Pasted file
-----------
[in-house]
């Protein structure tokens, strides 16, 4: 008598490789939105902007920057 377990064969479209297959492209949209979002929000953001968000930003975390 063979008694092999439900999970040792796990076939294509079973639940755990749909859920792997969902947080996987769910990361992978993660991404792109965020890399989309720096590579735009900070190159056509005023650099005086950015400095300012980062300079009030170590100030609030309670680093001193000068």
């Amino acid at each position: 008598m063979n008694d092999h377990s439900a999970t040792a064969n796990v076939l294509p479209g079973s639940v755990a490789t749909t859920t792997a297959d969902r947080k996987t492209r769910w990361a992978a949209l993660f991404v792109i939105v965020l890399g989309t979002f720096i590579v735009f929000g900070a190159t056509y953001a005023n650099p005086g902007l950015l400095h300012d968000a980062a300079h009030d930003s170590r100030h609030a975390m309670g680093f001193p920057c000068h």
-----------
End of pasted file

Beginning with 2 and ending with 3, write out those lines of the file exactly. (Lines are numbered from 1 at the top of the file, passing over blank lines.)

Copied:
């Protein structure tokens, strides 16, 4: 008598490789939105902007920057 377990064969479209297959492209949209979002929000953001968000930003975390 063979008694092999439900999970040792796990076939294509079973639940755990749909859920792997969902947080996987769910990361992978993660991404792109965020890399989309720096590579735009900070190159056509005023650099005086950015400095300012980062300079009030170590100030609030309670680093001193000068």
């Amino acid at each position: 008598m063979n008694d092999h377990s439900a999970t040792a064969n796990v076939l294509p479209g079973s639940v755990a490789t749909t859920t792997a297959d969902r947080k996987t492209r769910w990361a992978a949209l993660f991404v792109i939105v965020l890399g989309t979002f720096i590579v735009f929000g900070a190159t056509y953001a005023n650099p005086g902007l950015l400095h300012d968000a980062a300079h009030d930003s170590r100030h609030a975390m309670g680093f001193p920057c000068h």